The New York Attorney General has launched an investigation into whether Helios & Matheson Analytics, the financially struggling majority owner of movie-subscription provider MoviePass, misled investors.
The investigation is being conducted by New York Attorney General Barbara G. Underwood’s office under the Martin Act, an anti-fraud law that allows the AG to conduct investigations of securities fraud and bring legal action against alleged violators.
Underwood confirmed the probe in a tweet Thursday morning, in which she wrote, “We’ve launched a securities fraud investigation into @MoviePass’ parent company. My office is committed to protecting New York investors and the integrity of our financial markets.” The New York AG’s office did not respond to a request for more info about the HMNY probe.
In a statement to Variety, Helios & Matheson said, “We are aware of the New York Attorney General’s inquiry and are fully cooperating. We believe our public disclosures have been complete, timely and truthful and we have not misled investors. We look forward to the opportunity to demonstrate that to the New York Attorney General.”
The initiation of the New York AG’s investigation into Helios & Matheson was first reported by CNBC.
Earlier this year, MoviePass touted that it had topped 2 million subscribers for its service letting customers see one movie per day for just $9.95 per month. But the deal was too good to be true: The surge in users caused an enormous cash drain on HMNY and the company was forced to take out several loans. To stay afloat, MoviePass drastically changed its offer in August to limit customers to only three movies per month for the same price and curtailed access to wide-release movies during peak demand.
Investors haven’t hid their unhappiness with Helios & Matheson’s alleged lack of disclosures. HMNY stock is currently trading for about 2 cents per share, giving it a market cap of less than $25 million.
Helios & Matheson and top execs were named in a lawsuit filed Aug. 13 on behalf of shareholder Jeffrey Braxton in the U.S. District Court for the Southern District of New York, alleging the company deceived investors. According to the suit, which seeks class-action status, “MoviePass’ business model was not sustainable because there was no reasonable basis to believe MoviePass could monetize the model to a degree that could be maintained before being too buried in debt to survive.”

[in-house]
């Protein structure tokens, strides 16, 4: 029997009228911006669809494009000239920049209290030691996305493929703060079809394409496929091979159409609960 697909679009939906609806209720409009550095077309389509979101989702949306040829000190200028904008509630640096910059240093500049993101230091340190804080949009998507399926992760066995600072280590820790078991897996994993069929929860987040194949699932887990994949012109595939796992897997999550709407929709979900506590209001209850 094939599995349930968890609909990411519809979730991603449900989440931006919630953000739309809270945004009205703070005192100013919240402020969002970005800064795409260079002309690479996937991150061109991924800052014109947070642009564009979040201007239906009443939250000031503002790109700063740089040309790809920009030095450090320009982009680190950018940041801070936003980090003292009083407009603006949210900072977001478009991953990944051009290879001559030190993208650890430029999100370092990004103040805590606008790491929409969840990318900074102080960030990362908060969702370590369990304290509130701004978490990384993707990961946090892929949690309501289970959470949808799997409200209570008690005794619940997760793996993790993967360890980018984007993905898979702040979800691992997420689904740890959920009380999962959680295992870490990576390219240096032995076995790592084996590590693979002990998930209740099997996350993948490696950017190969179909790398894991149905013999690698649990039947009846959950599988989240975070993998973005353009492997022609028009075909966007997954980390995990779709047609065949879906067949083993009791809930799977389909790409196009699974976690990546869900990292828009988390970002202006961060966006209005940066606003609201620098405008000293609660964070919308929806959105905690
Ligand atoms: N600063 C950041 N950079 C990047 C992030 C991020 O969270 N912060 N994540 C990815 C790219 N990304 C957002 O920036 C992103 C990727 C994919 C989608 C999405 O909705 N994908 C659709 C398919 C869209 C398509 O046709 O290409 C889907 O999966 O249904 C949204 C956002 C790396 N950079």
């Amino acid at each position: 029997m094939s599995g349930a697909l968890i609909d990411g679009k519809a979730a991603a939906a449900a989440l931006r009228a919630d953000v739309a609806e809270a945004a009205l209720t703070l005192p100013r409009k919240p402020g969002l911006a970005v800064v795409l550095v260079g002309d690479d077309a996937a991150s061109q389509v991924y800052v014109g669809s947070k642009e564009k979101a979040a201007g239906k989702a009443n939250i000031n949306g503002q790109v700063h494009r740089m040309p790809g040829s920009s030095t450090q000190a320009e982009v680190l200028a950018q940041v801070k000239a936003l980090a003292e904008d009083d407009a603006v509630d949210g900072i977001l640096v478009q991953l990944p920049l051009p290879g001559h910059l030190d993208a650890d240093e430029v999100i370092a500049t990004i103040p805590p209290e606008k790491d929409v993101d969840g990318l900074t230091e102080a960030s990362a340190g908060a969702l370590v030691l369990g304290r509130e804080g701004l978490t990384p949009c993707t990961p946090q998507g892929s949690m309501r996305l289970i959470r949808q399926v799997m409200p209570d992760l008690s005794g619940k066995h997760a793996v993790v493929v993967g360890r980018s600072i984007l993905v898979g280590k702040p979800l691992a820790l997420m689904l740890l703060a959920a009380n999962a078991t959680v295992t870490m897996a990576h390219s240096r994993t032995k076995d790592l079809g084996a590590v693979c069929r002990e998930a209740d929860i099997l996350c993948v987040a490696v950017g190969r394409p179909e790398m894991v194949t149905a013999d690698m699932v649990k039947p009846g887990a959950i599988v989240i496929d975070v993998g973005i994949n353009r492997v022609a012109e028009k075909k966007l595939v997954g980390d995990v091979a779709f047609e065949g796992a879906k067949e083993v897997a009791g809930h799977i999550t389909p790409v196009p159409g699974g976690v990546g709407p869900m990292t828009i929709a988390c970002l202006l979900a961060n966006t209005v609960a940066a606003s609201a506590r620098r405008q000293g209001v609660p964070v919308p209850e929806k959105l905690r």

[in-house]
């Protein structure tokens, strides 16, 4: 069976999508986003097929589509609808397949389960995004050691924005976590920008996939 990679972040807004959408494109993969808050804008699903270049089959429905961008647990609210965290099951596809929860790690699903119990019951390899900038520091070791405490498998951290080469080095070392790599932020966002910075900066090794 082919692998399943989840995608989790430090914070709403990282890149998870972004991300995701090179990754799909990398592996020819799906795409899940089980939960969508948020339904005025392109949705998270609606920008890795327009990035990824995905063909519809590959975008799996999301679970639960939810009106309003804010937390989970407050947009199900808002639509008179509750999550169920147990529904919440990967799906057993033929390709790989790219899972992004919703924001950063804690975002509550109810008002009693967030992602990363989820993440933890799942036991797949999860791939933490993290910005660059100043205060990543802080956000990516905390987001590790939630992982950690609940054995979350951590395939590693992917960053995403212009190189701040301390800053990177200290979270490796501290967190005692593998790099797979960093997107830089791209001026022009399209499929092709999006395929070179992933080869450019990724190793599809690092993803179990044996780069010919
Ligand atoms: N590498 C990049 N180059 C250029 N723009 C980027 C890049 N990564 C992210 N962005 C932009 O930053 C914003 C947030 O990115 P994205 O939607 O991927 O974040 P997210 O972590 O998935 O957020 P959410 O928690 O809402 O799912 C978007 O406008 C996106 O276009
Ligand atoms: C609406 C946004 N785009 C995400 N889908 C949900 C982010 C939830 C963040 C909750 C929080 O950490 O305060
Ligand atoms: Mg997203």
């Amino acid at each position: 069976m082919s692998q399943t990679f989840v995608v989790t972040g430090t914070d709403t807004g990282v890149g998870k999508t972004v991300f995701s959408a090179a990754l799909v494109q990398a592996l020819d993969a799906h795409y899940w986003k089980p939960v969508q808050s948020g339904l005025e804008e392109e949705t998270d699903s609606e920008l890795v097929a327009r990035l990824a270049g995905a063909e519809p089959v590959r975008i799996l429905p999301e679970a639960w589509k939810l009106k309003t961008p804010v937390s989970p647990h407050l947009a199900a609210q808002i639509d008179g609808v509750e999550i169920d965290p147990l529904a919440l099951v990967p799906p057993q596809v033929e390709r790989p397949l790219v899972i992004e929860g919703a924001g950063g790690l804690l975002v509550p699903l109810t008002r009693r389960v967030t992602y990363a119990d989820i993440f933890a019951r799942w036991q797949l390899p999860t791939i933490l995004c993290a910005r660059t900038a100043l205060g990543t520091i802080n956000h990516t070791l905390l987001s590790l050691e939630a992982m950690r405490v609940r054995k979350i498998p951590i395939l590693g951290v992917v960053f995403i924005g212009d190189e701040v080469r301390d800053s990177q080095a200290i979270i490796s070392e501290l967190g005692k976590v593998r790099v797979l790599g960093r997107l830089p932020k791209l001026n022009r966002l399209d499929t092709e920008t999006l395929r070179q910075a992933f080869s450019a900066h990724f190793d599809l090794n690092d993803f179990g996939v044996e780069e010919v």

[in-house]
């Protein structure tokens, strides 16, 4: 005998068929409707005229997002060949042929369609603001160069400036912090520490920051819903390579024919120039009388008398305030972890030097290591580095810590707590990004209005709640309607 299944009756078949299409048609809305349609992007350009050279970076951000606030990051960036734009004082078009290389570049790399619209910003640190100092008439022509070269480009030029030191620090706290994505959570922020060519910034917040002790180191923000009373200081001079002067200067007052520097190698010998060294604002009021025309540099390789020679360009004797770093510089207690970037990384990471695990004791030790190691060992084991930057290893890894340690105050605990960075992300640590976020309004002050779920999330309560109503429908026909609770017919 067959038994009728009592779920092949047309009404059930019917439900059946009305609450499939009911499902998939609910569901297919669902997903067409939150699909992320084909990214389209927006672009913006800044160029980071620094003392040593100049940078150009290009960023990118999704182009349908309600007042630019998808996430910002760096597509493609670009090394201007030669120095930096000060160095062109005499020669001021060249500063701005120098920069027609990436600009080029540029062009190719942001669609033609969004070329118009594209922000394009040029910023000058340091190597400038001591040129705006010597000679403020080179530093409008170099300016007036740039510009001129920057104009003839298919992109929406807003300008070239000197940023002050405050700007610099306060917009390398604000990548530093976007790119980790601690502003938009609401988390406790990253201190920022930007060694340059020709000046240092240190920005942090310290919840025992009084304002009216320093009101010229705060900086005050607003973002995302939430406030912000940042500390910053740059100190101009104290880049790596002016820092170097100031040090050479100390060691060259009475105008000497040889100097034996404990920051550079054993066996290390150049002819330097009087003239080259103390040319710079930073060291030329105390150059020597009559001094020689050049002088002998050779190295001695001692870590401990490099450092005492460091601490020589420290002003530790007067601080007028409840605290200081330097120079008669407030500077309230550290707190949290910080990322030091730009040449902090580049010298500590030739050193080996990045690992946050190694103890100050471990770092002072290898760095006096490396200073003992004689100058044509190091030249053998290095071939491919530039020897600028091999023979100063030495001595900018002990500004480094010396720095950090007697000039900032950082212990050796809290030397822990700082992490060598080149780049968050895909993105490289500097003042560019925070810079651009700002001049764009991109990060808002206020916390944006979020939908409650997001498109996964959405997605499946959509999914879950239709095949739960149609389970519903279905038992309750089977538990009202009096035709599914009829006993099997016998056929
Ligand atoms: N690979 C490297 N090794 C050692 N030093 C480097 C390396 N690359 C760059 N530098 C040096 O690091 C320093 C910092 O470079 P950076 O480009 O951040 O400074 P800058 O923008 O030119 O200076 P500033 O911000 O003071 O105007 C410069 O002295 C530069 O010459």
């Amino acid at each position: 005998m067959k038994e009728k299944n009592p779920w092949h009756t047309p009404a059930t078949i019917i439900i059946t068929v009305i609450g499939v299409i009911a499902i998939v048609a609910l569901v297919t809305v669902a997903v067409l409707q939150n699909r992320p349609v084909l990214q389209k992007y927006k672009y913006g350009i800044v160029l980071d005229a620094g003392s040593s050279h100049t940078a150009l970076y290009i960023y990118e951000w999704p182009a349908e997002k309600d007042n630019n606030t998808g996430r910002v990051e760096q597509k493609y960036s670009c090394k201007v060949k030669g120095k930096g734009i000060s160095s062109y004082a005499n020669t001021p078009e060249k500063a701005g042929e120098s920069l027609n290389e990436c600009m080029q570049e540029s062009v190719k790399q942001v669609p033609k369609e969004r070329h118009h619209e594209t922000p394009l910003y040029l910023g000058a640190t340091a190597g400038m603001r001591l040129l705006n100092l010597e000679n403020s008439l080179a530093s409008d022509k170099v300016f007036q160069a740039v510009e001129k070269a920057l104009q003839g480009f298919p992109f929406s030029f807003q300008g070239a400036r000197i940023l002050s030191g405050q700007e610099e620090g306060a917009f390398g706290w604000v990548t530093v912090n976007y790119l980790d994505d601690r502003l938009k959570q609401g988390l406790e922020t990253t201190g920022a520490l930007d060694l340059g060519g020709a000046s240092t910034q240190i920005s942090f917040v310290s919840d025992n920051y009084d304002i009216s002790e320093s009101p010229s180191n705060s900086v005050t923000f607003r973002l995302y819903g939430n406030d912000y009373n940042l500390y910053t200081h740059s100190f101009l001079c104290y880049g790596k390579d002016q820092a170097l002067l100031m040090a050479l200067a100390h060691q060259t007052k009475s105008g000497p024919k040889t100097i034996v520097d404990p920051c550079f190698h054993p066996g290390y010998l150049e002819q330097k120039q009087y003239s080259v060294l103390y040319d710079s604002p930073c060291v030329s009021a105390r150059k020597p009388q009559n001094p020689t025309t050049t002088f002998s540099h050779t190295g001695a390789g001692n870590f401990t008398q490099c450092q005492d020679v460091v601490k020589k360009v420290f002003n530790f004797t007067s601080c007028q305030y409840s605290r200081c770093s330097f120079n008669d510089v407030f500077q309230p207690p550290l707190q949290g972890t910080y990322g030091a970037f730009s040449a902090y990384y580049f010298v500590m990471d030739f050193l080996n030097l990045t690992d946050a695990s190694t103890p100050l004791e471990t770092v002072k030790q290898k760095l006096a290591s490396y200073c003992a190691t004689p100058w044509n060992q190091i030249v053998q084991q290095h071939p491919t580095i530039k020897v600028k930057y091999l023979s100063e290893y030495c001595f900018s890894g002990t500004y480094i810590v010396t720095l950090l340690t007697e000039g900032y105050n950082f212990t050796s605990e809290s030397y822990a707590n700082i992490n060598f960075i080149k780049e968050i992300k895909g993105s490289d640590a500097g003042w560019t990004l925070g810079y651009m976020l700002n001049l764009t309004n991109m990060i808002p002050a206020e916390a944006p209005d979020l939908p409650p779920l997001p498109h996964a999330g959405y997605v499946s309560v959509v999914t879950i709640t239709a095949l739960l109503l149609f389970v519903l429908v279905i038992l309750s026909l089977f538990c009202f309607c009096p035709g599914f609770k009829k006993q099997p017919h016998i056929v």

Also in August, Carl J. Schramm, former president and CEO of the Ewing Marion Kauffman Foundation, resigned from Helios & Matheson’s board. In his resignation letter to HMNY CEO Ted Farnsworth, Schramm charged that the company did not furnish information about its financial status and operations.
According to Schramm, Helios & Matheson management withheld “material information” from the board for several months. “As you know, for several months now, I have raised questions and expressed concerns about the corporate governance of Helios and Matheson Analytics, Inc.,” Schramm wrote in the letter, as filed with the SEC. “I have objected to the manner in which a number of business decisions have been presented to the Board of Directors by management, without sufficient time for the Board to examine complex documents, to review significant transactions, or to discuss how the proposed actions fit into the Company’s strategic plan.”
In response to Schramm’s letter, HMNY said in an Aug. 25 filing that “The company is unaware of any unanswered requests for information by Mr. Schramm. The board and committees of which Mr. Schramm was a member have met at least 25 times at duly convened meetings thus far in 2018, and the company firmly believes that it has kept the board fully informed and has provided all information needed for board members to exercise their responsibilities.”
In an Oct. 4 regulatory filing, Helios & Matheson said it had raised $65 million in August and September via sales of its stock under an existing equity distribution agreement as well as prepayments by investors of “certain existing investor notes payable to the company.”
HMNY disclosed in the same filing that Canadian investment bank Canaccord Genuity terminated its equity distribution agreement with Helios & Matheson, which had allowed HMNY to sell the company’s shares.
This week Helios & Matheson announced that proxy-advisory firms ISS and Glass, Lewis & Co. recommended that HMNY stockholders vote for a proposed reverse stock split at the company’s special meeting scheduled for Thursday (Oct. 18). The 1-for-500 reverse stock split proposal — converting each 500 shares of HMNY owned to one share — is designed to regain compliance with the Nasdaq Capital Market’s $1-per-share minimum bid price requirement. That’s after the company enacted a 1-to-250 reverse stock split in July.